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AccuStart II Taq DNA Polymerase

High purity recombinant Taq DNA polymerase preparation with high avidity monoclonal antibody hot start
Features & Benefits
  • High-yielding, ultrapure modified Taq DNA polymerase delivers robust, reliable assay sensitivity
  • Stringent, ultrapure antibody hotstart enables precise target amplification and ambient room temperature setup

 

AccuStart II Taq DNA Polymerase is intended for molecular biology applications. This product is not intended for the diagnosis, prevention or treatment of a disease.

Product
Kit Size
Order Info
Product
Kit Size
Order Info
AccuStart II Taq DNA Polymerase
Request Sample
Kit Size:
Order Info:
250 U, 5 U/µL (1 x 50 µL)
5000 U, 5 U/µL (1 x 1 mL)
Product
Kit Size
Order Info
AccuStart II Taq DNA Polymerase, 1000U
Request Sample
Kit Size:
Order Info:
1000 U, 5 U/µL (1 x 200 µL)

Description

AccuStart II Taq DNA Polymerase is a high purity, recombinant Taq DNA polymerase preparation with high avidity monoclonal antibodies that bind the polymerase and keep it inactive prior to the initial PCR denaturation step. Upon heat activation (1 minute at 94ºC), the antibodies denature irreversibly, releasing fully active, unmodified Taq DNA polymerase. This enables specific and efficient primer extension with the convenience of room temperature reaction assembly. Non-specific extension of primers at low temperatures is a common cause of artifacts and poor sensitivity in PCR. The AccuStart II automatic hot-start enables specific and efficient primer extension in the PCR process with the added convenience of room temperature reaction assembly. The included 10X PCR Buffer II is optimized for higher yields, improved specificity, and enhanced multiplexing capability.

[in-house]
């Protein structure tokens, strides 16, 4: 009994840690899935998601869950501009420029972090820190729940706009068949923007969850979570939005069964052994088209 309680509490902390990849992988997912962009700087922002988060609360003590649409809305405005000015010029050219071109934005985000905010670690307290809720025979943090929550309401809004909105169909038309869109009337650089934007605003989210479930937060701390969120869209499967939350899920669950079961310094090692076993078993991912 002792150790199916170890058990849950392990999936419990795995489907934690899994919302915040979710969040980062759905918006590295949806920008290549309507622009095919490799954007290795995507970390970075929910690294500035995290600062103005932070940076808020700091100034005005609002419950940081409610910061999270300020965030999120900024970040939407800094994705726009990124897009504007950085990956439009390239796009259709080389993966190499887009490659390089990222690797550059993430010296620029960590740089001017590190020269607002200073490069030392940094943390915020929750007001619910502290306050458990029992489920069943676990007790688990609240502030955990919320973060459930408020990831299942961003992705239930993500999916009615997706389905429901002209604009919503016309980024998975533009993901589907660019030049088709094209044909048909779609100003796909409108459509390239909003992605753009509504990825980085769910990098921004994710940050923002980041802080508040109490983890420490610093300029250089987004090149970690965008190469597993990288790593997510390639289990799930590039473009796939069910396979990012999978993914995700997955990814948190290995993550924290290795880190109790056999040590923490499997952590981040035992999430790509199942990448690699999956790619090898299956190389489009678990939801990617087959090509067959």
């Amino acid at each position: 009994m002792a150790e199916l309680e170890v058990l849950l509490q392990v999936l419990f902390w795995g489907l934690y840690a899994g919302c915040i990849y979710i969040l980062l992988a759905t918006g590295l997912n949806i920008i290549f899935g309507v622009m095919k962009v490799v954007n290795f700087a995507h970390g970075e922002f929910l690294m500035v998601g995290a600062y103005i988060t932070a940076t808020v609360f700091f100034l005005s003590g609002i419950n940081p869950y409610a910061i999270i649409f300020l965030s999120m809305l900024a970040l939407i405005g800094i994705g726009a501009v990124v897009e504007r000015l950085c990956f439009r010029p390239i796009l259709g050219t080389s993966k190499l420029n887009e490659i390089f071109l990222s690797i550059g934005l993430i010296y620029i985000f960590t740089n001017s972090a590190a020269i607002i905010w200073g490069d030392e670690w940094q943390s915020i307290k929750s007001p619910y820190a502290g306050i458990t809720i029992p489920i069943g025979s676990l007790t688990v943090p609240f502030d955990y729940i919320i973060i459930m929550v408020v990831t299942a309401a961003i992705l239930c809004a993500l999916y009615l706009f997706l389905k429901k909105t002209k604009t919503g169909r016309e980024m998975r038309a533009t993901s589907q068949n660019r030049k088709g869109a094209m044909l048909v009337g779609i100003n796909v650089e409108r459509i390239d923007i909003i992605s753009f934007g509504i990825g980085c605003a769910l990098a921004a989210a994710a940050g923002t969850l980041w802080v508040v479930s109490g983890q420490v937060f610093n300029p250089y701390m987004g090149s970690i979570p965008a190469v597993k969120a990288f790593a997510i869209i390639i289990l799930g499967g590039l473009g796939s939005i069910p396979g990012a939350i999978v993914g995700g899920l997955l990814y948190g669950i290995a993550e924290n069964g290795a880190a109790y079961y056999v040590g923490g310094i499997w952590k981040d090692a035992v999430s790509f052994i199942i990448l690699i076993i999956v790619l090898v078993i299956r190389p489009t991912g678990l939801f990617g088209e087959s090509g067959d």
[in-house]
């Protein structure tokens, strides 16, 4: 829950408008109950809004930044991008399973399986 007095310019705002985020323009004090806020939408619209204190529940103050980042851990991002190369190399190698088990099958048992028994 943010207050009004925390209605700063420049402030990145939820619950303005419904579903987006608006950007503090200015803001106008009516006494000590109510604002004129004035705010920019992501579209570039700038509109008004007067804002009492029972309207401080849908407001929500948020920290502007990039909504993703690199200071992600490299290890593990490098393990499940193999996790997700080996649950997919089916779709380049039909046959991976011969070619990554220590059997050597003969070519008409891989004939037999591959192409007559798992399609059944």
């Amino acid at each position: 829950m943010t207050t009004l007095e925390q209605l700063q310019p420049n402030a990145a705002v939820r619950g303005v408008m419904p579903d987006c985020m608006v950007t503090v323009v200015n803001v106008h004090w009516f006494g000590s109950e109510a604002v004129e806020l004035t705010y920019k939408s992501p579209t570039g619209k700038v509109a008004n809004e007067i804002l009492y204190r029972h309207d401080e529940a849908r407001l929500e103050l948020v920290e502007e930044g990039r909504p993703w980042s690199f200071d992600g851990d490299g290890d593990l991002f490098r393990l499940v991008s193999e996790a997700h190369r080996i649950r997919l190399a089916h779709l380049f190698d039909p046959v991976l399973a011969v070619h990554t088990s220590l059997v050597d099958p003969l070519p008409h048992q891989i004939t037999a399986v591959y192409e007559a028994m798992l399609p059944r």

Activated AccuStart II Taq DNA polymerase possesses 5'->3' DNA polymerase activity and a double-strand specific 5'->3' exonuclease. The polymerase does not have 3'-exonuclease activity and is free of any contaminating endo or exonuclease activities.

One unit is defined as the amount of enzyme that will incorporate 10 nmol of dNTP into acid-insoluble material in 30 minutes at 74°C. AccuStart II Taq DNA polymerase contains extremely low levels of residual host, E. coli genomic DNA.

Details

Details

Contents
  • AccuStart II Taq DNA polymerase 5 units/μL in 50% glycerol, 20 mM Tris-HCl, 40 mM NaCl, 0.1 mM EDTA, and stabilizers.
  • 10X PCR Buffer II
  • 50 mM MgCl2

Details

Contents
  • AccuStart II Taq DNA polymerase 5 units/μL in 50% glycerol, 20 mM Tris-HCl, 40 mM NaCl, 0.1 mM EDTA, and stabilizers.